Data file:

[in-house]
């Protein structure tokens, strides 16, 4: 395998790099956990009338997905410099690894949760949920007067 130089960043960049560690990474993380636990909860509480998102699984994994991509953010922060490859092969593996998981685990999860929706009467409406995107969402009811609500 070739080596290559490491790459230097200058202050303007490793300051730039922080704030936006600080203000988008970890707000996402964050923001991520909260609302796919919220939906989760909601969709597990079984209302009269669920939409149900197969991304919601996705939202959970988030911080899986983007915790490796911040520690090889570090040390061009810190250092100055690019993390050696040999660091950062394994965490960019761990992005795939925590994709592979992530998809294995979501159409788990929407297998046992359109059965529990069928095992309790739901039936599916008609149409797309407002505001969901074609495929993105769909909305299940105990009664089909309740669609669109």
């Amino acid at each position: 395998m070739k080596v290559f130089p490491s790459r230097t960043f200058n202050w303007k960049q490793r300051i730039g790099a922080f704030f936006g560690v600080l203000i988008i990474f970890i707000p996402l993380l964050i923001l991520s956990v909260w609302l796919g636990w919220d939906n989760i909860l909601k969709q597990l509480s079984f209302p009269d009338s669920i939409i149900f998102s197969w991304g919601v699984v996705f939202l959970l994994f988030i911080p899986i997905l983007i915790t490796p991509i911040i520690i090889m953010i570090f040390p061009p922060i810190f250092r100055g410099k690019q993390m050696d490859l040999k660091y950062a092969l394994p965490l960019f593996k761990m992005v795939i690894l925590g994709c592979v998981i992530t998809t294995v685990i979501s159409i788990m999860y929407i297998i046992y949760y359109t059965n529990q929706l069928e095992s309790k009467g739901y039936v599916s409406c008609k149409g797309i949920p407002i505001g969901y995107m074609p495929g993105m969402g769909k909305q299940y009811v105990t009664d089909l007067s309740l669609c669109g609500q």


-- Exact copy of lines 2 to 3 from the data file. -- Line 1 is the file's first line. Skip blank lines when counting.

């Protein structure tokens, strides 16, 4: 395998790099956990009338997905410099690894949760949920007067 130089960043960049560690990474993380636990909860509480998102699984994994991509953010922060490859092969593996998981685990999860929706009467409406995107969402009811609500 070739080596290559490491790459230097200058202050303007490793300051730039922080704030936006600080203000988008970890707000996402964050923001991520909260609302796919919220939906989760909601969709597990079984209302009269669920939409149900197969991304919601996705939202959970988030911080899986983007915790490796911040520690090889570090040390061009810190250092100055690019993390050696040999660091950062394994965490960019761990992005795939925590994709592979992530998809294995979501159409788990929407297998046992359109059965529990069928095992309790739901039936599916008609149409797309407002505001969901074609495929993105769909909305299940105990009664089909309740669609669109």
């Amino acid at each position: 395998m070739k080596v290559f130089p490491s790459r230097t960043f200058n202050w303007k960049q490793r300051i730039g790099a922080f704030f936006g560690v600080l203000i988008i990474f970890i707000p996402l993380l964050i923001l991520s956990v909260w609302l796919g636990w919220d939906n989760i909860l909601k969709q597990l509480s079984f209302p009269d009338s669920i939409i149900f998102s197969w991304g919601v699984v996705f939202l959970l994994f988030i911080p899986i997905l983007i915790t490796p991509i911040i520690i090889m953010i570090f040390p061009p922060i810190f250092r100055g410099k690019q993390m050696d490859l040999k660091y950062a092969l394994p965490l960019f593996k761990m992005v795939i690894l925590g994709c592979v998981i992530t998809t294995v685990i979501s159409i788990m999860y929407i297998i046992y949760y359109t059965n529990q929706l069928e095992s309790k009467g739901y039936v599916s409406c008609k149409g797309i949920p407002i505001g969901y995107m074609p495929g993105m969402g769909k909305q299940y009811v105990t009664d089909l007067s309740l669609c669109g609500q």